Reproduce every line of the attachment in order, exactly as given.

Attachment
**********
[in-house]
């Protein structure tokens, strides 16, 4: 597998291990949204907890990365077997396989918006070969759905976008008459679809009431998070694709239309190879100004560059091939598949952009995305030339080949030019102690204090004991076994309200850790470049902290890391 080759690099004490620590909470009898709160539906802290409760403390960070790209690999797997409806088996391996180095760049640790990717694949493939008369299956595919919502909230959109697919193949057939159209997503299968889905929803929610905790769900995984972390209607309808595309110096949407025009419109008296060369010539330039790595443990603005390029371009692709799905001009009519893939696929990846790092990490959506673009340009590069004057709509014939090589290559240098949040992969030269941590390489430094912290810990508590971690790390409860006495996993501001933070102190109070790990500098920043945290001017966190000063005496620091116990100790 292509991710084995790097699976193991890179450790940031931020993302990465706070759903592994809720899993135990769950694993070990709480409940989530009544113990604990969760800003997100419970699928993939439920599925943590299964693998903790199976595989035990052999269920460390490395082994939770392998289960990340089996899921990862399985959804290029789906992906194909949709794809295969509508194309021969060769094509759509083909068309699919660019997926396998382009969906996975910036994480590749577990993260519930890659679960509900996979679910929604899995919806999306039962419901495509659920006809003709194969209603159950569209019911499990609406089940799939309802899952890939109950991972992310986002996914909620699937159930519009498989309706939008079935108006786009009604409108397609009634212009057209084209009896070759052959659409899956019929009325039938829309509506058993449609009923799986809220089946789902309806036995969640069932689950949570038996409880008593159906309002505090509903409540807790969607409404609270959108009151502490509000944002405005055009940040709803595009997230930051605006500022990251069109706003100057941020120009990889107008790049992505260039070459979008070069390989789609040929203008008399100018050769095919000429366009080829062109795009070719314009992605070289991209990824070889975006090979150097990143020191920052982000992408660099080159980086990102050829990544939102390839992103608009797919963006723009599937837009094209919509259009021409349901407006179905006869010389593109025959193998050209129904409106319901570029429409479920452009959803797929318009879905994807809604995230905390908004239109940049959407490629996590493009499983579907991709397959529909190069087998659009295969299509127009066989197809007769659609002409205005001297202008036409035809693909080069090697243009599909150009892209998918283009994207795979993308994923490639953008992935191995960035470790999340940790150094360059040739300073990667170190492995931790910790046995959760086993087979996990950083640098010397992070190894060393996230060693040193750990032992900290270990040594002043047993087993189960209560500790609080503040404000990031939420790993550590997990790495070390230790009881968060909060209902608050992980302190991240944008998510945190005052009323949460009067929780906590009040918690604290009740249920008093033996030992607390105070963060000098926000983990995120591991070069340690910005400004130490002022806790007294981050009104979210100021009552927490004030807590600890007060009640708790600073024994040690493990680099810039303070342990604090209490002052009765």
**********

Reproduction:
[in-house]
């Protein structure tokens, strides 16, 4: 597998291990949204907890990365077997396989918006070969759905976008008459679809009431998070694709239309190879100004560059091939598949952009995305030339080949030019102690204090004991076994309200850790470049902290890391 080759690099004490620590909470009898709160539906802290409760403390960070790209690999797997409806088996391996180095760049640790990717694949493939008369299956595919919502909230959109697919193949057939159209997503299968889905929803929610905790769900995984972390209607309808595309110096949407025009419109008296060369010539330039790595443990603005390029371009692709799905001009009519893939696929990846790092990490959506673009340009590069004057709509014939090589290559240098949040992969030269941590390489430094912290810990508590971690790390409860006495996993501001933070102190109070790990500098920043945290001017966190000063005496620091116990100790 292509991710084995790097699976193991890179450790940031931020993302990465706070759903592994809720899993135990769950694993070990709480409940989530009544113990604990969760800003997100419970699928993939439920599925943590299964693998903790199976595989035990052999269920460390490395082994939770392998289960990340089996899921990862399985959804290029789906992906194909949709794809295969509508194309021969060769094509759509083909068309699919660019997926396998382009969906996975910036994480590749577990993260519930890659679960509900996979679910929604899995919806999306039962419901495509659920006809003709194969209603159950569209019911499990609406089940799939309802899952890939109950991972992310986002996914909620699937159930519009498989309706939008079935108006786009009604409108397609009634212009057209084209009896070759052959659409899956019929009325039938829309509506058993449609009923799986809220089946789902309806036995969640069932689950949570038996409880008593159906309002505090509903409540807790969607409404609270959108009151502490509000944002405005055009940040709803595009997230930051605006500022990251069109706003100057941020120009990889107008790049992505260039070459979008070069390989789609040929203008008399100018050769095919000429366009080829062109795009070719314009992605070289991209990824070889975006090979150097990143020191920052982000992408660099080159980086990102050829990544939102390839992103608009797919963006723009599937837009094209919509259009021409349901407006179905006869010389593109025959193998050209129904409106319901570029429409479920452009959803797929318009879905994807809604995230905390908004239109940049959407490629996590493009499983579907991709397959529909190069087998659009295969299509127009066989197809007769659609002409205005001297202008036409035809693909080069090697243009599909150009892209998918283009994207795979993308994923490639953008992935191995960035470790999340940790150094360059040739300073990667170190492995931790910790046995959760086993087979996990950083640098010397992070190894060393996230060693040193750990032992900290270990040594002043047993087993189960209560500790609080503040404000990031939420790993550590997990790495070390230790009881968060909060209902608050992980302190991240944008998510945190005052009323949460009067929780906590009040918690604290009740249920008093033996030992607390105070963060000098926000983990995120591991070069340690910005400004130490002022806790007294981050009104979210100021009552927490004030807590600890007060009640708790600073024994040690493990680099810039303070342990604090209490002052009765």